The virtue signallers of Wentworth should be protesting China’s horrendous pollution levels and threat to global warming. Instead, they persist in the delusion that Australia desperately needs to do something and that climate change depends on it.

The problem with the coalition is that it can’t make this narrative cut through all the emotional crap out there. They need to get out of the Paris Agreement AND come up with their own emissions reduction target. They need to explain to the electorate that they believe Australia should reduce emissions, but do so on our own terms, and not subcontract important national policy decisions out to global technocrats.

In short, it needs a leader to explain these things…a leader to explain that we have to balance emissions and electricity prices and its effect on the economy. The last thing we need is an ongoing tax increase in the form of structurally higher electricity prices.

Because all of this is happening at a time when Australia faces huge economic and foreign policy challenges.

Our economy has major structural flaws. For years we have relied on debt growth and rising house prices to fuel consumption and growth. That is now coming to an end.

Australia’s other growth engine, China, is also facing its biggest threat to growth in years. As the Wall Street Journal reported on Friday:

BEIJING—China’s economic expansion slowed to its weakest pace since the financial crisis, as top financial regulators launched an extraordinary coordinated effort to calm jittery investors.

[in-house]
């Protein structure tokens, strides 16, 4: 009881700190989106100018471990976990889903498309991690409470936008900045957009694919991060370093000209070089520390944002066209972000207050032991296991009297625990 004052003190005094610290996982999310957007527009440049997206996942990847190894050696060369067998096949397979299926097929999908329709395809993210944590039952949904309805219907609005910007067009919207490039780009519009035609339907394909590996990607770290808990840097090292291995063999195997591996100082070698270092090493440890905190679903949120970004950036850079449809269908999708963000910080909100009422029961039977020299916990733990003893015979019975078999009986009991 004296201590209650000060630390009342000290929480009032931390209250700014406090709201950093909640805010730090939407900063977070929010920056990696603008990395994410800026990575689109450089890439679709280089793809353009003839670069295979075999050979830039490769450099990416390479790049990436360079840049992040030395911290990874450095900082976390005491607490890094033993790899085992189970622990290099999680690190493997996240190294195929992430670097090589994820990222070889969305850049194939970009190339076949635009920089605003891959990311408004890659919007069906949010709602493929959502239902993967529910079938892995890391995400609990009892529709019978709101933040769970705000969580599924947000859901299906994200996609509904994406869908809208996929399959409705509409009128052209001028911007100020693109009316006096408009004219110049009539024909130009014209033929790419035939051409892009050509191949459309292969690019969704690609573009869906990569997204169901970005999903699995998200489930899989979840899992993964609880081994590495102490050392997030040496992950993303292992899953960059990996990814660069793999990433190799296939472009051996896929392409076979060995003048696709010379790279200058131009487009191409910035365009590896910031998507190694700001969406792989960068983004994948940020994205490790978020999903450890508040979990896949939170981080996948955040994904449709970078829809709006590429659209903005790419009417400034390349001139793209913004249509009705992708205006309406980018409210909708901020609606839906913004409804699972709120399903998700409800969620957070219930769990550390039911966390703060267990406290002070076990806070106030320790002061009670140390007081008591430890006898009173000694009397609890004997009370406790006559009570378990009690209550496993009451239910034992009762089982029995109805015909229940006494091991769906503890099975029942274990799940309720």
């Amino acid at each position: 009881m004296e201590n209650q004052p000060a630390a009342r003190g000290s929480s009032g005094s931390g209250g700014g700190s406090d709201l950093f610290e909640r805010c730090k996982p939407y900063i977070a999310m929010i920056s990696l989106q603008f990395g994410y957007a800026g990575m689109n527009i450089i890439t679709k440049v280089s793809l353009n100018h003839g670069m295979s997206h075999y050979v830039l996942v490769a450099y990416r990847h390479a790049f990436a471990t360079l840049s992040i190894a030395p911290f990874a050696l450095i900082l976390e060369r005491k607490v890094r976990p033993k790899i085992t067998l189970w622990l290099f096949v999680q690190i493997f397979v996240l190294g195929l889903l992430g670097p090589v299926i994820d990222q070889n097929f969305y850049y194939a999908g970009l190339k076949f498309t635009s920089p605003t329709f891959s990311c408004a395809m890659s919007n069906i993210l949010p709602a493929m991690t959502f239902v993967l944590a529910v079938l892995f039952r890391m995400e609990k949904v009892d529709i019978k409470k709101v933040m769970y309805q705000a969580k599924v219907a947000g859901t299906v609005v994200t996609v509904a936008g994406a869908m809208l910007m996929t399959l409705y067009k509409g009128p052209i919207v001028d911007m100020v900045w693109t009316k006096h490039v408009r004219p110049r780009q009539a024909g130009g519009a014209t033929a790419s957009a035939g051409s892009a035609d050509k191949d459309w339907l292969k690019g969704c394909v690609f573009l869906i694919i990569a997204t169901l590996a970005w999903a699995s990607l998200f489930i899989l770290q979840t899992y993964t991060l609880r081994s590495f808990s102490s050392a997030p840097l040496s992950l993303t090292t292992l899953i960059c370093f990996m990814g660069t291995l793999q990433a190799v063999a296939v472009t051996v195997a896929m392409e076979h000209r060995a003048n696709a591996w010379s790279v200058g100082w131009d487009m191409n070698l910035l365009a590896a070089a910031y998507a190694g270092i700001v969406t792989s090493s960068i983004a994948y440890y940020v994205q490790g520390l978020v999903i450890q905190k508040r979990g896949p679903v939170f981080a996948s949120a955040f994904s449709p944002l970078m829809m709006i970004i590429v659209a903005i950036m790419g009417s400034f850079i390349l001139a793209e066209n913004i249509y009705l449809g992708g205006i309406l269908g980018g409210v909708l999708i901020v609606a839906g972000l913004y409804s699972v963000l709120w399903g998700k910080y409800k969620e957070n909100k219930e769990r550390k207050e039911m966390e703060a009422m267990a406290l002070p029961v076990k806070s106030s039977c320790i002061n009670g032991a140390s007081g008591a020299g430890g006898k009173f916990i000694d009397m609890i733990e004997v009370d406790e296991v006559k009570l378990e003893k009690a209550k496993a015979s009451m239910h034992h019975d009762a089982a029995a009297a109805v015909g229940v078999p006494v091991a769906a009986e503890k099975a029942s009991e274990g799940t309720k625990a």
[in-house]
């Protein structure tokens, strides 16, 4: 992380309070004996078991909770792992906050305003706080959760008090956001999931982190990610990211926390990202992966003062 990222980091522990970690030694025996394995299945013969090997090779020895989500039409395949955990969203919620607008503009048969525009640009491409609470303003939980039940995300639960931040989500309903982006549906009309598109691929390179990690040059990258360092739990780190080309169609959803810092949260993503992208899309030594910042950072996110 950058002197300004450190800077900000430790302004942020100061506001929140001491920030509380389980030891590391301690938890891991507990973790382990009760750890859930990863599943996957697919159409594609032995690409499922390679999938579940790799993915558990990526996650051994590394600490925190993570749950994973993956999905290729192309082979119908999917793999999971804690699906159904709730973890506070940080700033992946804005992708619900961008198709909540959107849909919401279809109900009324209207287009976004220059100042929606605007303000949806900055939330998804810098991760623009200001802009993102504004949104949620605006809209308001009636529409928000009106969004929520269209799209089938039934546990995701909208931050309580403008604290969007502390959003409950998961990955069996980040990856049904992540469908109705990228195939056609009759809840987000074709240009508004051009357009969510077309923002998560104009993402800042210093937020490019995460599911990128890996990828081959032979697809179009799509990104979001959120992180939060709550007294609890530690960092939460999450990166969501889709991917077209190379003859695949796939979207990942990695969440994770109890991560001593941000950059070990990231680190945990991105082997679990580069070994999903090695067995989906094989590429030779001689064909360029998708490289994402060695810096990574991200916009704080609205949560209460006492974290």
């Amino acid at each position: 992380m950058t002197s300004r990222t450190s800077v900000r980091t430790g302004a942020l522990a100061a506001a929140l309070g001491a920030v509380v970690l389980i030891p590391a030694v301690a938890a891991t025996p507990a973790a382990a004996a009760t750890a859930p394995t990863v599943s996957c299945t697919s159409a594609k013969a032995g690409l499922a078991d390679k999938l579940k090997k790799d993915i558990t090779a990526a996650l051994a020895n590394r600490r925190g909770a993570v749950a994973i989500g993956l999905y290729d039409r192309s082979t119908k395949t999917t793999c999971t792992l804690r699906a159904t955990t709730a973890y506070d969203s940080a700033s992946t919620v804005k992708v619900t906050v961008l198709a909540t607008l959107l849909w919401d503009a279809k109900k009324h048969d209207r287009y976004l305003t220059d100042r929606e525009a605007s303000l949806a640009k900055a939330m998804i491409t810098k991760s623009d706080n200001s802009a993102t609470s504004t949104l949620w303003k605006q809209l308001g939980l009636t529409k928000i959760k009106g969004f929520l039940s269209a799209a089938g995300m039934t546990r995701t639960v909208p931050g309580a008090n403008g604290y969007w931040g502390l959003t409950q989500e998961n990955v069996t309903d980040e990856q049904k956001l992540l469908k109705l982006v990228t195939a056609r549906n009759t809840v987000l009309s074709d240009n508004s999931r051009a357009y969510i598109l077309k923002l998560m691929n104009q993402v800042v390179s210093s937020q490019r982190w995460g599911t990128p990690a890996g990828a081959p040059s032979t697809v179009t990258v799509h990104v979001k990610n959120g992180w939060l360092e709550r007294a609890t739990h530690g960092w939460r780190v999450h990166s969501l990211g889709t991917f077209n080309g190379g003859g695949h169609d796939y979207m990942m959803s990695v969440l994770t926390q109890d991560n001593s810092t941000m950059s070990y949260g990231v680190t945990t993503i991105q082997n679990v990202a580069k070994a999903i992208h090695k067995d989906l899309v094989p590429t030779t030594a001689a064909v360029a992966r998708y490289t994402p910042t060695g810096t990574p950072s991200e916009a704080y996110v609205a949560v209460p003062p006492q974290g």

The rate of growth in the third quarter dropped to 6.5%, falling short of market expectations, official statistics released Friday showed. Growth in industrial output and consumption weakened in the quarter, while exports held up despite the country’s bruising trade fight with the U.S.’

With the US taking a hardline approach to trade with China, this isn’t going to change anytime soon. And Australia is caught in the middle, between a long standing ally and a major trading partner.

This means we need an experienced hand operating foreign policy. But with a newbie in the job now, and a change of government likely within six months, we’re not going to get it.

With this backdrop, it’s hard to see how our market is going to recover from its recent losses. Sure it might rally from time to time, but a sustained rebound is unlikely given the various challenges ahead.

That means stock picking will be an even more important skill set for the DIY investor. Investing based on themes will be much harder. Buying ‘the banks’, or ‘resources’ will not cut it as a strategy.

Are you prepared for the tough market ahead?

Regards,

Greg Canavan,
Editor, Crisis & Opportunity

PS: In this free report, economy expert reveals four ways you could cash in on the global infrastructure boom. Download now.

Greg Canavan

Greg Canavan

Greg Canavan is a Feature Editor at Money Morning and Head of Research at Port Phillip Publishing.

He likes to promote a seemingly weird investment philosophy based on the old adage that ‘ignorance is bliss’.